Smoking habits are laid down in adolescence,1 a habit that will kill half of those who continue to smoke through adulthood. Having a parent, and particularly a mother, who smokes, elevates the risk of adolescent smoking.2, 3 and 4 Both maternal and adolescent smoking statuses are, in turn, related to wider familial factors. Poorer family circumstances increases the risk of adolescent smoking;5 compared to young people living with both parents, those in lone-mother families are also more likely to be smokers.4 In addition, there are marked ethnic differences in adolescent smoking; for example in the UK, prevalence is lower among Asian and African-Caribbean groups than in white groups6 and in the US, rates are lower among African-Americans than among both Hispanic and white groups.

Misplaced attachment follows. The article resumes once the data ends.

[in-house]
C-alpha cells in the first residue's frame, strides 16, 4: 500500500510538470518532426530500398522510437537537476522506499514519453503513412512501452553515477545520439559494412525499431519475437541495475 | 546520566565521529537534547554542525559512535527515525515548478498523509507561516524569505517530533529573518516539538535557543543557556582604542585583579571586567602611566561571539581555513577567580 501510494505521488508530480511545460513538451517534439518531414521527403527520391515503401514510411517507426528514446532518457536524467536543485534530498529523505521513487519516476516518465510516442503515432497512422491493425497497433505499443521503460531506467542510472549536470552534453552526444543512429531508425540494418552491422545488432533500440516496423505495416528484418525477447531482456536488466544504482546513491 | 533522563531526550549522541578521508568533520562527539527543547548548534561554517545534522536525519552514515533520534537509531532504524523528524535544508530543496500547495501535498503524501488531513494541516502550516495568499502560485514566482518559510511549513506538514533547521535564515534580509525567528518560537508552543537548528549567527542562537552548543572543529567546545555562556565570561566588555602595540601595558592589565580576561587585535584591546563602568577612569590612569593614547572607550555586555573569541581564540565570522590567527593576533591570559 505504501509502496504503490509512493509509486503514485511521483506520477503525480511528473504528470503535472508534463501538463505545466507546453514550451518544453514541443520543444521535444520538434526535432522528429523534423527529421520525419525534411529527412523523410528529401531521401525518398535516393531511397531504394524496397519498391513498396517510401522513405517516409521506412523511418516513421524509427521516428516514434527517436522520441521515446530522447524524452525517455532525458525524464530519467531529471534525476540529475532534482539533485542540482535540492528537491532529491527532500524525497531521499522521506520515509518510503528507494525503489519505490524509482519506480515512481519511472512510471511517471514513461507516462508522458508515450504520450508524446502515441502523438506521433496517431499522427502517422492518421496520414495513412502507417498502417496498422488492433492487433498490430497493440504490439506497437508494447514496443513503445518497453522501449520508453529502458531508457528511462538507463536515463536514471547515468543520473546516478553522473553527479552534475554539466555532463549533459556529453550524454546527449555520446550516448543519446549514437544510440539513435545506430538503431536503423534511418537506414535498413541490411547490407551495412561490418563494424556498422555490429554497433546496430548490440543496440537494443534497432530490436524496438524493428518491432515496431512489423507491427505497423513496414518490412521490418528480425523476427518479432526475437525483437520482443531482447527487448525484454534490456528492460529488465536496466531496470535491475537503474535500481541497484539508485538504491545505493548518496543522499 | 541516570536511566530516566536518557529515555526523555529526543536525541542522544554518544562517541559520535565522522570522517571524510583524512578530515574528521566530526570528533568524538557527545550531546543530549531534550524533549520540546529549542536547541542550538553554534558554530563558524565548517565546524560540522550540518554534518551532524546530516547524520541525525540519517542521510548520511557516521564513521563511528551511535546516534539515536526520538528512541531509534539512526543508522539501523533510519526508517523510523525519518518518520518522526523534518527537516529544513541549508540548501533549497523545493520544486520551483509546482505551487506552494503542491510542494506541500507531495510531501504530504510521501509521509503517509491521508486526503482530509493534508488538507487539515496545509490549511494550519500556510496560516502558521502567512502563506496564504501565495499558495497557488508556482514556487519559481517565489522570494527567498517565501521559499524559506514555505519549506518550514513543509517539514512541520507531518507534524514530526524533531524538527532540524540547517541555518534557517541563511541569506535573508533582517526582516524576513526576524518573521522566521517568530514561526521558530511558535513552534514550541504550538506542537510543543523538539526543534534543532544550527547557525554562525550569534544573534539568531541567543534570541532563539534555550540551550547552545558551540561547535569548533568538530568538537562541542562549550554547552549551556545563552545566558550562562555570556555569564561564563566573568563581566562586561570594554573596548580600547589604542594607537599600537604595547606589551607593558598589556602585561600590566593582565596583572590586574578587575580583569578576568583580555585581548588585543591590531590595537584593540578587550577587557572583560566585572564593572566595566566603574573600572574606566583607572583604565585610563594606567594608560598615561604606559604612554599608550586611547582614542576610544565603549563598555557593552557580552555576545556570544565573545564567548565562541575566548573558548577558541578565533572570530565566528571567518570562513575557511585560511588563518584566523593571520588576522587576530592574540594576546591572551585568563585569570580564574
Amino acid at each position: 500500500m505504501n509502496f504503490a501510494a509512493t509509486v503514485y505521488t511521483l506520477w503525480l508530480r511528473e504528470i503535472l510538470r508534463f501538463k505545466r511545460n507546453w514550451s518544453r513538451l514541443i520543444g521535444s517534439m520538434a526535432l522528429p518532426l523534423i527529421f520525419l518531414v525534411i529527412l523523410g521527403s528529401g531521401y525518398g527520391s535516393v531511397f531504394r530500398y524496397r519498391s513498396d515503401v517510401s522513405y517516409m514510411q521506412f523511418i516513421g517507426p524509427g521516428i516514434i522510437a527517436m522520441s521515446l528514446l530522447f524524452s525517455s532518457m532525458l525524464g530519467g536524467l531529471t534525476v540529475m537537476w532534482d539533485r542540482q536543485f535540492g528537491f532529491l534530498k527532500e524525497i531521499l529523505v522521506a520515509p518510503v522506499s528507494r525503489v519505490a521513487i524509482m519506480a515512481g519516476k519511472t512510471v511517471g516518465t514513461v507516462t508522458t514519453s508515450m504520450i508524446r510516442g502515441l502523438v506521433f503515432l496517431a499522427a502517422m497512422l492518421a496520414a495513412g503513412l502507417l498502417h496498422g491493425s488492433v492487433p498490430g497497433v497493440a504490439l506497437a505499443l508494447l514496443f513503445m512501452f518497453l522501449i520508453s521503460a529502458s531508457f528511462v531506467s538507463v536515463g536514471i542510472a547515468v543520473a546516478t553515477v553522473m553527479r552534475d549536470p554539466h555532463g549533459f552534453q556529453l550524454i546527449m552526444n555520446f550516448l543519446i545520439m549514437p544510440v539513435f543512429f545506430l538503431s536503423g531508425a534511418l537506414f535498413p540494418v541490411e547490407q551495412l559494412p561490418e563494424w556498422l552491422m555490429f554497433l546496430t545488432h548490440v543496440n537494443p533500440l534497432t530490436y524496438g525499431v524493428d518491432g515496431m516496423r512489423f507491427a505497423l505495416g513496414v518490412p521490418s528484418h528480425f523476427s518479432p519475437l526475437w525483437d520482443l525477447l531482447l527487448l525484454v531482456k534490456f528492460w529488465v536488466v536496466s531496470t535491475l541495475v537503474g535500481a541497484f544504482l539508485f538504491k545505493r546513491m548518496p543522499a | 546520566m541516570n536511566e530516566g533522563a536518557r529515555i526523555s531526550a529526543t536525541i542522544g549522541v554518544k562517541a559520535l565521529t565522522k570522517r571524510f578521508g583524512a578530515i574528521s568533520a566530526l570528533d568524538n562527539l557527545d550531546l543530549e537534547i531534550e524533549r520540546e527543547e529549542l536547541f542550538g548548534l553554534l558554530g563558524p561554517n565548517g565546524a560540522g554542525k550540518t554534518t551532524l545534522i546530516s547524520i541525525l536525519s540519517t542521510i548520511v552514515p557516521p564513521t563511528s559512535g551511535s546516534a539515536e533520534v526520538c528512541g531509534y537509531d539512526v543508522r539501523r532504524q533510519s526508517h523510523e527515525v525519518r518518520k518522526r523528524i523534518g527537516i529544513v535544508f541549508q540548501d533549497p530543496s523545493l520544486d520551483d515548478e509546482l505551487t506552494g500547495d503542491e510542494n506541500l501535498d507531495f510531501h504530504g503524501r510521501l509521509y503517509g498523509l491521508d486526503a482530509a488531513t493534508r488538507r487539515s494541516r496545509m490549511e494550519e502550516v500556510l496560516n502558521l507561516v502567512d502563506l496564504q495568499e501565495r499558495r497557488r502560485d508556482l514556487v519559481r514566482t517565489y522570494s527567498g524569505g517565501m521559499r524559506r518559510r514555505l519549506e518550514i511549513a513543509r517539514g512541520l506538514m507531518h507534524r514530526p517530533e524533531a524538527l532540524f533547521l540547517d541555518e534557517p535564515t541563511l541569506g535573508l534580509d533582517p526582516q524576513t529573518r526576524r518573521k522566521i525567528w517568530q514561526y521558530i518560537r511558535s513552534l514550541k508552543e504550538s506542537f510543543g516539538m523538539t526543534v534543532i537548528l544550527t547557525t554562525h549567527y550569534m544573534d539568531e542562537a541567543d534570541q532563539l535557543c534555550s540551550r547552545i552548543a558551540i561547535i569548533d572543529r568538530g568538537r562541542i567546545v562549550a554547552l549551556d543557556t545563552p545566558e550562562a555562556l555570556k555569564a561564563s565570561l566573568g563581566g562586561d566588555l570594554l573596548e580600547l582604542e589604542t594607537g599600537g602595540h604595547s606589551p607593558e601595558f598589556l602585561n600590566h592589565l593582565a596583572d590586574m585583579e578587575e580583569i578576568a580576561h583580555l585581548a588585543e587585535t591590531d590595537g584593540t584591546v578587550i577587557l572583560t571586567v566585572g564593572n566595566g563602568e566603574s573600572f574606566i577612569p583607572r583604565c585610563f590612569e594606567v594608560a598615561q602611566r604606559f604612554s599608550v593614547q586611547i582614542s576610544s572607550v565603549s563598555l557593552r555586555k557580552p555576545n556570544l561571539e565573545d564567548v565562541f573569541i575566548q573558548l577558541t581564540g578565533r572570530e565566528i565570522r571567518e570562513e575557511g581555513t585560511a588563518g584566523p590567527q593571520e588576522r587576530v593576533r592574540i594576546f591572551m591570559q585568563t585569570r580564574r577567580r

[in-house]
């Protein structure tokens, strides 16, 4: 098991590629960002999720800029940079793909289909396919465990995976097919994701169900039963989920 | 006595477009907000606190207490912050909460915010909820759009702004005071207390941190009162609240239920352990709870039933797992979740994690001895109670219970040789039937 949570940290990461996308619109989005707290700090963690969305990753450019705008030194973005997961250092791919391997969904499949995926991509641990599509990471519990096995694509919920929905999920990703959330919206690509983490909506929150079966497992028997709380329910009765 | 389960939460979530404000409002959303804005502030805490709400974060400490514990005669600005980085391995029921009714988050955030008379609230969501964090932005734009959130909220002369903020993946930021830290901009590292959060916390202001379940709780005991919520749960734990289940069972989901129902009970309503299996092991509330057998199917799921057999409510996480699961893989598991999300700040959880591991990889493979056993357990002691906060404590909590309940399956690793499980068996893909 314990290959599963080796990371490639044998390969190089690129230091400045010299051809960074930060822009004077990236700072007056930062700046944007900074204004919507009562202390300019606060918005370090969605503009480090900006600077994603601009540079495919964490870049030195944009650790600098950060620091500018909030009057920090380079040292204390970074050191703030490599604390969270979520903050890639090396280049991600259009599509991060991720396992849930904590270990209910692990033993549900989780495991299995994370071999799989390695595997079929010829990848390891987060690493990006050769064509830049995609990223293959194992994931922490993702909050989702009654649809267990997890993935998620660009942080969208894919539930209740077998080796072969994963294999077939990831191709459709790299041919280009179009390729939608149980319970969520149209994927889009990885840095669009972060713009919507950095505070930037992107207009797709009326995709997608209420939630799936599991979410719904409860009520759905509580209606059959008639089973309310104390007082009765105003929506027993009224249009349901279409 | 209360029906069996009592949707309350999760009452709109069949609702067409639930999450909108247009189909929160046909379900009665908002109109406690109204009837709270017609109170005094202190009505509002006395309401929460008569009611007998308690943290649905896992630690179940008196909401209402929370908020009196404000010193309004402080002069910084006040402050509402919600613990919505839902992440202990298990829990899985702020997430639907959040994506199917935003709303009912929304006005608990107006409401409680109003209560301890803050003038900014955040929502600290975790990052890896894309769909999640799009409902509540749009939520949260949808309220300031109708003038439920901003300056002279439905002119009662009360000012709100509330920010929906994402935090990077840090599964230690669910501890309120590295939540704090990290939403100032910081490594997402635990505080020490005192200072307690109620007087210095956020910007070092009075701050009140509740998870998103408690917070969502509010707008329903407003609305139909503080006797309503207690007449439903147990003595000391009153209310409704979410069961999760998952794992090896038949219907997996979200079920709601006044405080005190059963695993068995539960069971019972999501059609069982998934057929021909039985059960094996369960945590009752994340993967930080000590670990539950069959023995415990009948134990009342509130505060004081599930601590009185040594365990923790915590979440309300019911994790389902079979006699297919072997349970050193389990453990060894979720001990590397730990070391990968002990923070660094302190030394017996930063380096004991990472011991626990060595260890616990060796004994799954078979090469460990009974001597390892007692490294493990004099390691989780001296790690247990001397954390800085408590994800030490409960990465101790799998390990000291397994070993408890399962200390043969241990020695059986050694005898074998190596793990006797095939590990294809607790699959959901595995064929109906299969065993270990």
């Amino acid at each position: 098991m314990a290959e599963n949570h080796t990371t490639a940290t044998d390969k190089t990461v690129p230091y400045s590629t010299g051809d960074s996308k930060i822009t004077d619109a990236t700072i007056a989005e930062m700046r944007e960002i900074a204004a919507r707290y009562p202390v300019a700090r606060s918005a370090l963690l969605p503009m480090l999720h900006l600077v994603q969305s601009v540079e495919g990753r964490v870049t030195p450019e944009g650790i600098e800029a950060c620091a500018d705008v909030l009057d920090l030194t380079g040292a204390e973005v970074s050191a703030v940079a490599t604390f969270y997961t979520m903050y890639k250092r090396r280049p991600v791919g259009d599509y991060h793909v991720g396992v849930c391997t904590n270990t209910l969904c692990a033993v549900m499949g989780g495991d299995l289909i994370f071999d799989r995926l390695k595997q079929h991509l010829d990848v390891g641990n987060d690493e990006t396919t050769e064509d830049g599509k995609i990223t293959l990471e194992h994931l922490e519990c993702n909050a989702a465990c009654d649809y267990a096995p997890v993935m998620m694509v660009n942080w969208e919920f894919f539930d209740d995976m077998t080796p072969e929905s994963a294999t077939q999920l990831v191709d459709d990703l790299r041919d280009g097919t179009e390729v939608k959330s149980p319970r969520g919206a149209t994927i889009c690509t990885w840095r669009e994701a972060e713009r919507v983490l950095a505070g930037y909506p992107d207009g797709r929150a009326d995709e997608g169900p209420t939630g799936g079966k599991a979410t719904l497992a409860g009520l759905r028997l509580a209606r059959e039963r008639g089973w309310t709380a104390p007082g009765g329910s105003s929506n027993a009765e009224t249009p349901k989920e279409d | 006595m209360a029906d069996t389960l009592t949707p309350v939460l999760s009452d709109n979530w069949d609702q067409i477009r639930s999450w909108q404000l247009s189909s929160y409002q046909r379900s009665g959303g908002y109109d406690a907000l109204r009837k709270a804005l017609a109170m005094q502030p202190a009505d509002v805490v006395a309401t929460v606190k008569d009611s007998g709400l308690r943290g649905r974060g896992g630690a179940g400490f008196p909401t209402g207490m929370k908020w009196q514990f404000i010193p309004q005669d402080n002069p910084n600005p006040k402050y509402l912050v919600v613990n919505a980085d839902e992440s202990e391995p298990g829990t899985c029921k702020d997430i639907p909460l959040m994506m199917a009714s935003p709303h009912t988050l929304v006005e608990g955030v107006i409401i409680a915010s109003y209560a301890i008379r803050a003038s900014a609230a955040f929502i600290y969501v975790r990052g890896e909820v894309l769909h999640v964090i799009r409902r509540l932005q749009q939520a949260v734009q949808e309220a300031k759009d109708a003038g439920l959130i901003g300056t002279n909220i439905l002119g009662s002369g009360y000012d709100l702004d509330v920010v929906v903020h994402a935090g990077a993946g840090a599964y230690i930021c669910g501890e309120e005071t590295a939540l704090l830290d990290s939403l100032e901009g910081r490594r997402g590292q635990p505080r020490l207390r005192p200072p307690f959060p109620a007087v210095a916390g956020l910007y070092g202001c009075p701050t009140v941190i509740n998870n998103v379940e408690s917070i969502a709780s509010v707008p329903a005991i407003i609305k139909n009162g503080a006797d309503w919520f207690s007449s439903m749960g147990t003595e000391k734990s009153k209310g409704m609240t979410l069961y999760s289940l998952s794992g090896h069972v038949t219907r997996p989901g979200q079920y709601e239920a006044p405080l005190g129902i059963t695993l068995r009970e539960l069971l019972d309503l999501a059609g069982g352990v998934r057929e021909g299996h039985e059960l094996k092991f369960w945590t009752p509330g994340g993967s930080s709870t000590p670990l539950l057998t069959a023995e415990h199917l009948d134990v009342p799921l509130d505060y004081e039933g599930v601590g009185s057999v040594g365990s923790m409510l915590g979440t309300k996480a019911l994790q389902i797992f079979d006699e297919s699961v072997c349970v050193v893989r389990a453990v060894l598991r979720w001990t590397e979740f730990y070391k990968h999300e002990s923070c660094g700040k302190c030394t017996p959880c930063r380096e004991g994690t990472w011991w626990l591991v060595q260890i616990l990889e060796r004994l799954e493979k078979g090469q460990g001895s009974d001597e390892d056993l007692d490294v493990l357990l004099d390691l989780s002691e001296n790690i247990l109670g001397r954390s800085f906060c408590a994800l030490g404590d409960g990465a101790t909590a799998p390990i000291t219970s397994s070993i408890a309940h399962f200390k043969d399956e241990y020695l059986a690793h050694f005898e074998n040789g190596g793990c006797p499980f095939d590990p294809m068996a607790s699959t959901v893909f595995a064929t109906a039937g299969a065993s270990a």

- public health
- young people
McAloney, K., Graham, H., Law, C., Platt, L., & Wardle, H. (2014). Inter-generational concordance of smoking status between mothers and young people aged 10–15 in the UK. Public Health, 128(9), 831–833. https://doi.org/10.1016/j.puhe.2014.06.011